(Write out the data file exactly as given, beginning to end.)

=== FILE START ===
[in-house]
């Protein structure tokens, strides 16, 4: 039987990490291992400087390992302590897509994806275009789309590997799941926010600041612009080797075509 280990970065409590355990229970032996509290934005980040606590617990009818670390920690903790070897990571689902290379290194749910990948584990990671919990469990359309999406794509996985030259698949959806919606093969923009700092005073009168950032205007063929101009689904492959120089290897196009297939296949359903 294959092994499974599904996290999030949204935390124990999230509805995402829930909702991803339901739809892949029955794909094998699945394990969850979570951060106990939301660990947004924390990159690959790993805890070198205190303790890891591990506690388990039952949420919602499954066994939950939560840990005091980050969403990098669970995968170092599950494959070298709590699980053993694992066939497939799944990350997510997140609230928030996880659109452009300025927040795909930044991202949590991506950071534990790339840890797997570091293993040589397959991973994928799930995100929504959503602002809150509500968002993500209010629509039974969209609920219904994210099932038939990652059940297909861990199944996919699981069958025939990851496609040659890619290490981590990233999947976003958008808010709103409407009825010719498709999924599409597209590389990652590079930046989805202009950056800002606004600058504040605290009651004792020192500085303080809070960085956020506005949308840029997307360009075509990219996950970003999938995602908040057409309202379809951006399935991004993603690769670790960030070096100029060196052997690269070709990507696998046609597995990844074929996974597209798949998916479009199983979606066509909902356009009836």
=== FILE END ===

[in-house]
């Protein structure tokens, strides 16, 4: 039987990490291992400087390992302590897509994806275009789309590997799941926010600041612009080797075509 280990970065409590355990229970032996509290934005980040606590617990009818670390920690903790070897990571689902290379290194749910990948584990990671919990469990359309999406794509996985030259698949959806919606093969923009700092005073009168950032205007063929101009689904492959120089290897196009297939296949359903 294959092994499974599904996290999030949204935390124990999230509805995402829930909702991803339901739809892949029955794909094998699945394990969850979570951060106990939301660990947004924390990159690959790993805890070198205190303790890891591990506690388990039952949420919602499954066994939950939560840990005091980050969403990098669970995968170092599950494959070298709590699980053993694992066939497939799944990350997510997140609230928030996880659109452009300025927040795909930044991202949590991506950071534990790339840890797997570091293993040589397959991973994928799930995100929504959503602002809150509500968002993500209010629509039974969209609920219904994210099932038939990652059940297909861990199944996919699981069958025939990851496609040659890619290490981590990233999947976003958008808010709103409407009825010719498709999924599409597209590389990652590079930046989805202009950056800002606004600058504040605290009651004792020192500085303080809070960085956020506005949308840029997307360009075509990219996950970003999938995602908040057409309202379809951006399935991004993603690769670790960030070096100029060196052997690269070709990507696998046609597995990844074929996974597209798949998916479009199983979606066509909902356009009836």